A coup and a mistake
The most hopeful and amusing line of the Australian off-season currently belongs to South Australia's coach Mark Sorell. In unveiling Younis Khan, the wonderful Pakistan batsman, as a short-term signing for 2008-09, Sorell said Younis could "possibly return to Adelaide for the finals, if required".
One of the most consistent recent aspects of South Australia is their comedy value and the thought of them being in contention for trophies because they have added a part-time overseas player has many in the country's cricket community giggling. The last time they made a domestic first-class final was in 1995-96 and in the past 14 seasons they have reached the one-day decider twice. In a competition with only six teams it is a special record.
Signs of a revival are almost impossible to spot and they will start next summer in much worse shape in all departments except Graham Manou's capable wicketkeeping. In 2007-08 they were second-last in the Pura Cup, two-and-a-half points ahead of Queensland, who were such an attractive option to Ryan Harris, the Redbacks' No. 1 player, that he joined them.
The move was part of many strange player-related events in South Australia that included the appointment and subsequent mid-season sacking of the captain Nathan Adcock - a bits-and-pieces contributor who actually did well to stay in charge for so long - the loss of Darren Lehmann, Jason Gillespie and Matthew Elliott to retirement, and no solutions in solving the problem of the wildly talented Mark Cosgrove, who was dropped in February.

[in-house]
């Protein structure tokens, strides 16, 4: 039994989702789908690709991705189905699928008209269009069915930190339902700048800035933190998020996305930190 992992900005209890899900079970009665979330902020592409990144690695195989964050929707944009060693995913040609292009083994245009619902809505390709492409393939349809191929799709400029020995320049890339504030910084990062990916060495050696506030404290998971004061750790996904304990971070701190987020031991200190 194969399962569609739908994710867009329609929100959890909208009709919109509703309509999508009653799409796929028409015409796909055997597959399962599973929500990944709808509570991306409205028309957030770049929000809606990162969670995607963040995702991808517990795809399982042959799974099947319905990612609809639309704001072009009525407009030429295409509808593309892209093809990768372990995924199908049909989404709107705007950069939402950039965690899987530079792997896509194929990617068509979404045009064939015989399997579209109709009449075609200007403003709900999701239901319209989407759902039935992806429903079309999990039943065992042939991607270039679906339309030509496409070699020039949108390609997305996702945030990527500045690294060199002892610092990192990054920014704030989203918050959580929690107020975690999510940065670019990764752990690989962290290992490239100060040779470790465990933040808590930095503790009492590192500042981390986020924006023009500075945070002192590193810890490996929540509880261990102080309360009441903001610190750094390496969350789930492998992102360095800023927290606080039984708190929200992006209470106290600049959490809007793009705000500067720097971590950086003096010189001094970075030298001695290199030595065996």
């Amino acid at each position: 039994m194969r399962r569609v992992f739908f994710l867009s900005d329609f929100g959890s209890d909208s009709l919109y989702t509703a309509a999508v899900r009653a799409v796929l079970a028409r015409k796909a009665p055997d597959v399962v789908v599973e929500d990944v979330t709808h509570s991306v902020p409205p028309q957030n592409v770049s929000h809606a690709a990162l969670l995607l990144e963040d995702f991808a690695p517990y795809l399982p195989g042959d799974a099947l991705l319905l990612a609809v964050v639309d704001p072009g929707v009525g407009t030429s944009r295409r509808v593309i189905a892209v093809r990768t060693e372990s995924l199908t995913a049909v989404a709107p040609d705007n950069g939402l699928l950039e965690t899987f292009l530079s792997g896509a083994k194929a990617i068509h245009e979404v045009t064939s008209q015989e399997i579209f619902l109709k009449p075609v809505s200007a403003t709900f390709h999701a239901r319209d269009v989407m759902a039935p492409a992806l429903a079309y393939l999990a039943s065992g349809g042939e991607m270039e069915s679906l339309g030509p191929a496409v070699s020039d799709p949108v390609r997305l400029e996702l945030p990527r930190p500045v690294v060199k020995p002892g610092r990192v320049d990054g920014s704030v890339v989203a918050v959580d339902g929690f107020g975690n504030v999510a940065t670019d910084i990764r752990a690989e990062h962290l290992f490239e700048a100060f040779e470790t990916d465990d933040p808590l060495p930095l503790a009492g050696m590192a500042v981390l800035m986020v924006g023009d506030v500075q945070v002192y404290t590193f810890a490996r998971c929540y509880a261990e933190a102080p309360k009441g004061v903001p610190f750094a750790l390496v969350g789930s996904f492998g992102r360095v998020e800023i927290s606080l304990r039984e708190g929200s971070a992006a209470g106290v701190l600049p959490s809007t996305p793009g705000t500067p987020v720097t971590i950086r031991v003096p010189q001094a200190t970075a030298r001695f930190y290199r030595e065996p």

Off the field South Australia, a state with a population of about 1.5 million, was apparently feeling the repercussions of the global "uncertainty in financial markets" so badly that the South Australian Cricket Association's A$90m Adelaide Oval redevelopment was postponed. The regeneration of the team began with a new coaching unit before last season and has continued with the type of recruitment campaign those in other states would expect from the Redbacks.
Once the off-season began Sorell, who was previously Australia's women's coach, searched desperately for interstate talent, but after missing out on the one-Test opener Chris Rogers, all he could secure was a handful of fringe players. Michael Klinger (39 first-class games in ten seasons with Victoria), Aaron O'Brien (20 first-class appearances for New South Wales since 2001-02) and Tom Cooper, a promising 21-year-old, were classed as "important announcements". The final addition to the squad, which was released on Friday, was Allan Wise, a 29-year-old bowler from Victoria, who has struggled with stress fractures and managed four Pura Cup games last season.
Not even the steady Grant Lambert or Greg Mail, who are borderline first-team players at the Blues, could be persuaded to fly south-west. A new selection panel that will have to deal with the changes is also due to be announced.